Without vesting, if their shares are fully vested, they've just walked away with all of their equity, which can be a significant amount for a founder.
Remember that talk we had about not giving a part of your hopes and dreams to everyone that joins your business on their first day of work? That gets more important as the number of shares you're giving grows.
There's something worse than an employee that keeps shares he didn't help to make more valuable: a co-founder that does the exact same thing.
Having a large chunk of your company with someone who's not that into it anymore can be a dealbreaker for investors, compromising your startup's future.
One thing that international VCs are looking for is a properly calibrated cap table. Not having it becomes a real handicap to even a great company that checks so many of the other boxes in terms of traction, team, and market, Dan says.
"If they have a cap table that isn’t aligned with what a VC is expecting, that can be fatal to the fundraising process. Why? Because these VCs are busy and getting tons of deal flow for the most part. They don't want to step in and clean up a cap table when there are dozens of other opportunities that don't have those issues that they can invest in."
That's why some special terms and conditions are meant to protect the startups from founders that give up on the business.
When a fellow co-founder leaves a company before their shares have fully vested, the startup has the right to buy back their unvested shares at FMV or lower.
Connected to that, the right of first refusal is often applied to co-founders’ shares. This allows the other founders or investors to stop a co-founder from selling their shares to a third-party, instead making it so that the only exit option is for the shares to be sold back to the company or to its founders.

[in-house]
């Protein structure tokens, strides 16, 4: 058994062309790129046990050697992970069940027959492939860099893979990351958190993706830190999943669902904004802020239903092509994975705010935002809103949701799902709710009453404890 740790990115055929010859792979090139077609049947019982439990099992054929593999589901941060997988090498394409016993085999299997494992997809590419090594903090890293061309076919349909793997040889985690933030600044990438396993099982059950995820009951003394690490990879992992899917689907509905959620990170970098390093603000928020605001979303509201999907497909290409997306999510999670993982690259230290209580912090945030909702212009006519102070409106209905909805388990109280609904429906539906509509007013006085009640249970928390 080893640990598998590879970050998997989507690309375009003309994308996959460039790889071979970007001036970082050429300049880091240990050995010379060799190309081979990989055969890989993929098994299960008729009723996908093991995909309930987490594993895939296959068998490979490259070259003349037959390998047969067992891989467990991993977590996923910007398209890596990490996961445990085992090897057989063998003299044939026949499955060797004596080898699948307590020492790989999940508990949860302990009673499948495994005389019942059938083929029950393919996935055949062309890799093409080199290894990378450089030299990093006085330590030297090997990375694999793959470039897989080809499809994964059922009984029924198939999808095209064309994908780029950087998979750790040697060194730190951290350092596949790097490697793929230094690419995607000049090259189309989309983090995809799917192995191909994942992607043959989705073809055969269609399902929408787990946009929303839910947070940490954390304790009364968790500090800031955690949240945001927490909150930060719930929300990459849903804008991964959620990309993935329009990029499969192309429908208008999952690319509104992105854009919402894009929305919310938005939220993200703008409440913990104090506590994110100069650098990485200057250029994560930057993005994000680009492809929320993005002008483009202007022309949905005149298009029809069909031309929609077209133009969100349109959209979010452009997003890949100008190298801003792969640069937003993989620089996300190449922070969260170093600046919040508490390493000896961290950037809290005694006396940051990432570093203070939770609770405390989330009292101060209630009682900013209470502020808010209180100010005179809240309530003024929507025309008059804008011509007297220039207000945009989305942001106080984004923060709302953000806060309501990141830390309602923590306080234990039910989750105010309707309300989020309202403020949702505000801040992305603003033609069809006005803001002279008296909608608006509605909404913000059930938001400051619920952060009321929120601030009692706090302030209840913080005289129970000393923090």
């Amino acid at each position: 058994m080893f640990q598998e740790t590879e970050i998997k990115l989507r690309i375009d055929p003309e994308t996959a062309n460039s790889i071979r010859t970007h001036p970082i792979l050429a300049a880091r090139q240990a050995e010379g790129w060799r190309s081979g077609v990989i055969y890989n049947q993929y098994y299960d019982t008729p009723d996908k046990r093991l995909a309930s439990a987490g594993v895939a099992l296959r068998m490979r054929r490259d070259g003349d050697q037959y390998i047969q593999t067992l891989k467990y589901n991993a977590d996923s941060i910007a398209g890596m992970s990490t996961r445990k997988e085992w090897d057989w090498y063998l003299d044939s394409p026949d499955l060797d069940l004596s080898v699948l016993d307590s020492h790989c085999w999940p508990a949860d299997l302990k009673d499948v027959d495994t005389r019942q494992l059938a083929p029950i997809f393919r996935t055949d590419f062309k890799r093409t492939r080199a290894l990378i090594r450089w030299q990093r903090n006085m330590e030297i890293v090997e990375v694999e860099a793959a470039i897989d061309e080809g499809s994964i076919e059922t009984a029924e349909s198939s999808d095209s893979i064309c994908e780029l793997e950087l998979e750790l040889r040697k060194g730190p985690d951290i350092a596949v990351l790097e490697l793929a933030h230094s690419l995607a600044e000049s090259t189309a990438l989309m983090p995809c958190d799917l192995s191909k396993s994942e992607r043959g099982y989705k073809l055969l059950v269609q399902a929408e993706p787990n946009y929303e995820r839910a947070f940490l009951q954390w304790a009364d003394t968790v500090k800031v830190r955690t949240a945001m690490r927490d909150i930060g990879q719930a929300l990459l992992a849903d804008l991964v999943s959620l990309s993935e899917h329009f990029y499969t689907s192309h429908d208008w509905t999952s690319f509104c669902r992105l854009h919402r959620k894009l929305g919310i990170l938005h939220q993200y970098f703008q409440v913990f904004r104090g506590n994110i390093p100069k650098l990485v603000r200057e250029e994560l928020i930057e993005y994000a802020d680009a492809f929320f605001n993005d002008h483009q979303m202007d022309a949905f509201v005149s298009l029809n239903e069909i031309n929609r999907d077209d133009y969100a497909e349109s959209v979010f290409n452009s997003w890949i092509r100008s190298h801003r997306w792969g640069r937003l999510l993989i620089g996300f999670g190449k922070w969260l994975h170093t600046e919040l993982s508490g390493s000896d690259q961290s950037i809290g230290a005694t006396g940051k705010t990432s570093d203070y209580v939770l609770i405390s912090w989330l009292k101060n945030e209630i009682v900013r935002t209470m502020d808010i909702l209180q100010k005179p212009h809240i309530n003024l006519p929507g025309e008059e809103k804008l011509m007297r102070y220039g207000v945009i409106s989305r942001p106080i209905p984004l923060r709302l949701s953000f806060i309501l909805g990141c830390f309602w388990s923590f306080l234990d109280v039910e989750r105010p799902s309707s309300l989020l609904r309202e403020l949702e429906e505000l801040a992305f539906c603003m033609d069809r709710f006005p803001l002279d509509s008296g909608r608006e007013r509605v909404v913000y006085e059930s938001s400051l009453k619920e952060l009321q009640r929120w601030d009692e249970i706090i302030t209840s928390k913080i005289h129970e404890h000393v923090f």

These are last-resort measures. Dan says founders should think about their dedication from the beginning and divide equity accordingly.
There's a temptation to divide the pie equally between the co-founders (e.g. three founders and 33% for each of them). But you all need to be realists and admit that one or two might be contributing more value than the rest of the founding team.
"Generally speaking, the CEO has the highest equity stake because that person is leading all functions of a company. That person is the public face and usually leads fundraising. When a VC comes on board later, they're gonna expect the founding team to have done the hard conversations and the thought around making sure the equity’s aligned with what true value is going to be created", Dan says.
Dilution generally is continual throughout a company's lifespan: you're only gonna get more diluted as a founder. If you didn't think about fairly dividing shares from day one, there are opportunities to re-slice the pie and re-up the founder pool through a founder refresh.
"Keep it in the back of your mind. It's not always available but for well-performing companies, including in Latin America, I've seen it adopted in the last couple of years and it's very helpful."